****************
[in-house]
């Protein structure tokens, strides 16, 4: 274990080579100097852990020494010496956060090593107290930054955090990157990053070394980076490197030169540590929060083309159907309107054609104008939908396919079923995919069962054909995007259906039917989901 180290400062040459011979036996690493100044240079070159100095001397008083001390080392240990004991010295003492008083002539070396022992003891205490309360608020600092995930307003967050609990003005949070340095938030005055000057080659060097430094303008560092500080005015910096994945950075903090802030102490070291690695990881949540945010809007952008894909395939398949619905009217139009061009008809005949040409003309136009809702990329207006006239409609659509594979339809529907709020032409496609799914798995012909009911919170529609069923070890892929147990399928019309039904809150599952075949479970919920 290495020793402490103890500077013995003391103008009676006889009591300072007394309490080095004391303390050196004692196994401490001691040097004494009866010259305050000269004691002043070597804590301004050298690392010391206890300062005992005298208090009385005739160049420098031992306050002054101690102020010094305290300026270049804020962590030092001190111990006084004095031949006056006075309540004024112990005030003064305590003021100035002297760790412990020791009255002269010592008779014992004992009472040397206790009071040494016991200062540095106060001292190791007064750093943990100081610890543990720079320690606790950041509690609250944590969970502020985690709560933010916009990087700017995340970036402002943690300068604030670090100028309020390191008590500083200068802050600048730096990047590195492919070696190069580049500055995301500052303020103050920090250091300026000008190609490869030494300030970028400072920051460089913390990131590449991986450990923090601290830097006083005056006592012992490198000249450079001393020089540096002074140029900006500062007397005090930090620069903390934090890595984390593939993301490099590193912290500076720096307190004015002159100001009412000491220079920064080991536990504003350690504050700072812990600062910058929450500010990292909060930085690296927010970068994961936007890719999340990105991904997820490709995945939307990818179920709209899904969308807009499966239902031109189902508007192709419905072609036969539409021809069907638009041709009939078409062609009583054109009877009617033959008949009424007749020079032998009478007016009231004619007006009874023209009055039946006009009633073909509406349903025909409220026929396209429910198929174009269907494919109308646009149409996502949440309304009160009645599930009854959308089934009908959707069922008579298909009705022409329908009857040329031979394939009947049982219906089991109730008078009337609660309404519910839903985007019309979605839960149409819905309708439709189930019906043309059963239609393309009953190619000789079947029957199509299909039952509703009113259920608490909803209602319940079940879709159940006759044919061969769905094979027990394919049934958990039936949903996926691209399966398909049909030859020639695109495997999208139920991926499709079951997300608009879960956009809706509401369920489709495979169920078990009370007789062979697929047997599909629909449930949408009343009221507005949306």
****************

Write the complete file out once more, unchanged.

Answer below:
[in-house]
């Protein structure tokens, strides 16, 4: 274990080579100097852990020494010496956060090593107290930054955090990157990053070394980076490197030169540590929060083309159907309107054609104008939908396919079923995919069962054909995007259906039917989901 180290400062040459011979036996690493100044240079070159100095001397008083001390080392240990004991010295003492008083002539070396022992003891205490309360608020600092995930307003967050609990003005949070340095938030005055000057080659060097430094303008560092500080005015910096994945950075903090802030102490070291690695990881949540945010809007952008894909395939398949619905009217139009061009008809005949040409003309136009809702990329207006006239409609659509594979339809529907709020032409496609799914798995012909009911919170529609069923070890892929147990399928019309039904809150599952075949479970919920 290495020793402490103890500077013995003391103008009676006889009591300072007394309490080095004391303390050196004692196994401490001691040097004494009866010259305050000269004691002043070597804590301004050298690392010391206890300062005992005298208090009385005739160049420098031992306050002054101690102020010094305290300026270049804020962590030092001190111990006084004095031949006056006075309540004024112990005030003064305590003021100035002297760790412990020791009255002269010592008779014992004992009472040397206790009071040494016991200062540095106060001292190791007064750093943990100081610890543990720079320690606790950041509690609250944590969970502020985690709560933010916009990087700017995340970036402002943690300068604030670090100028309020390191008590500083200068802050600048730096990047590195492919070696190069580049500055995301500052303020103050920090250091300026000008190609490869030494300030970028400072920051460089913390990131590449991986450990923090601290830097006083005056006592012992490198000249450079001393020089540096002074140029900006500062007397005090930090620069903390934090890595984390593939993301490099590193912290500076720096307190004015002159100001009412000491220079920064080991536990504003350690504050700072812990600062910058929450500010990292909060930085690296927010970068994961936007890719999340990105991904997820490709995945939307990818179920709209899904969308807009499966239902031109189902508007192709419905072609036969539409021809069907638009041709009939078409062609009583054109009877009617033959008949009424007749020079032998009478007016009231004619007006009874023209009055039946006009009633073909509406349903025909409220026929396209429910198929174009269907494919109308646009149409996502949440309304009160009645599930009854959308089934009908959707069922008579298909009705022409329908009857040329031979394939009947049982219906089991109730008078009337609660309404519910839903985007019309979605839960149409819905309708439709189930019906043309059963239609393309009953190619000789079947029957199509299909039952509703009113259920608490909803209602319940079940879709159940006759044919061969769905094979027990394919049934958990039936949903996926691209399966398909049909030859020639695109495997999208139920991926499709079951997300608009879960956009809706509401369920489709495979169920078990009370007789062979697929047997599909629909449930949408009343009221507005949306």